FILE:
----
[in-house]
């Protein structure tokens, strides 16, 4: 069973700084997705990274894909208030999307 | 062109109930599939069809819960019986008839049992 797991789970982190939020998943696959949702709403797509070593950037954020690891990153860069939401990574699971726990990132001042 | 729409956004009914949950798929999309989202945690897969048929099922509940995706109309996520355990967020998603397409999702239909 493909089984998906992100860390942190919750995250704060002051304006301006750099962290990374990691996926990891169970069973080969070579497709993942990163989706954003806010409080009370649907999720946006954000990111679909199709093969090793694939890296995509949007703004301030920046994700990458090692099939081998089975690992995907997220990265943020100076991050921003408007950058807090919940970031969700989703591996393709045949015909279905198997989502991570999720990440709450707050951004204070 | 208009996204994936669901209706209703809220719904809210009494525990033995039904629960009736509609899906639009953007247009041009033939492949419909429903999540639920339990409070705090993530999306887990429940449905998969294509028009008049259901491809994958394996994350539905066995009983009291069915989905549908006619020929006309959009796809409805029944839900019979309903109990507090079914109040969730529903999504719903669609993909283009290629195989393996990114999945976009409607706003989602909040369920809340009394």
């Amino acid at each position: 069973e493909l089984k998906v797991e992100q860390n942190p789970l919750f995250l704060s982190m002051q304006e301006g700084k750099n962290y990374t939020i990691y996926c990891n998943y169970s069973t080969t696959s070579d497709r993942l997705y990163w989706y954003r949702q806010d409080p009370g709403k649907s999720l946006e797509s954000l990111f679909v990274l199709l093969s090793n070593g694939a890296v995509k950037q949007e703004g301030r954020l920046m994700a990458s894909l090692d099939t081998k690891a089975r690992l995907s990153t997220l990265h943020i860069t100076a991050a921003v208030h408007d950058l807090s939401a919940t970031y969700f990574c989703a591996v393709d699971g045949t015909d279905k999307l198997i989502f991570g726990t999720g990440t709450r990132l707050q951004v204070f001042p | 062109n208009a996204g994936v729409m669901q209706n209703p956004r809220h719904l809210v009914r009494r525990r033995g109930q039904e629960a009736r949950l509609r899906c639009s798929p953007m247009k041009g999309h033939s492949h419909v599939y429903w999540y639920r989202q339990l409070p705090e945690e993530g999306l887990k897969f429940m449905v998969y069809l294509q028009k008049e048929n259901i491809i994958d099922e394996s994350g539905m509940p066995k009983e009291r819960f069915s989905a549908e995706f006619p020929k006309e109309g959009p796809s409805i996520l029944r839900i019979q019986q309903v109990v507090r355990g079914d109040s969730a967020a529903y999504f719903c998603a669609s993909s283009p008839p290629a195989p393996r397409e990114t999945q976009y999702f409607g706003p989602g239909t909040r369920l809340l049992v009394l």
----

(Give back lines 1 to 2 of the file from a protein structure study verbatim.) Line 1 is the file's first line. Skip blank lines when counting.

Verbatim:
[in-house]
């Protein structure tokens, strides 16, 4: 069973700084997705990274894909208030999307 | 062109109930599939069809819960019986008839049992 797991789970982190939020998943696959949702709403797509070593950037954020690891990153860069939401990574699971726990990132001042 | 729409956004009914949950798929999309989202945690897969048929099922509940995706109309996520355990967020998603397409999702239909 493909089984998906992100860390942190919750995250704060002051304006301006750099962290990374990691996926990891169970069973080969070579497709993942990163989706954003806010409080009370649907999720946006954000990111679909199709093969090793694939890296995509949007703004301030920046994700990458090692099939081998089975690992995907997220990265943020100076991050921003408007950058807090919940970031969700989703591996393709045949015909279905198997989502991570999720990440709450707050951004204070 | 208009996204994936669901209706209703809220719904809210009494525990033995039904629960009736509609899906639009953007247009041009033939492949419909429903999540639920339990409070705090993530999306887990429940449905998969294509028009008049259901491809994958394996994350539905066995009983009291069915989905549908006619020929006309959009796809409805029944839900019979309903109990507090079914109040969730529903999504719903669609993909283009290629195989393996990114999945976009409607706003989602909040369920809340009394």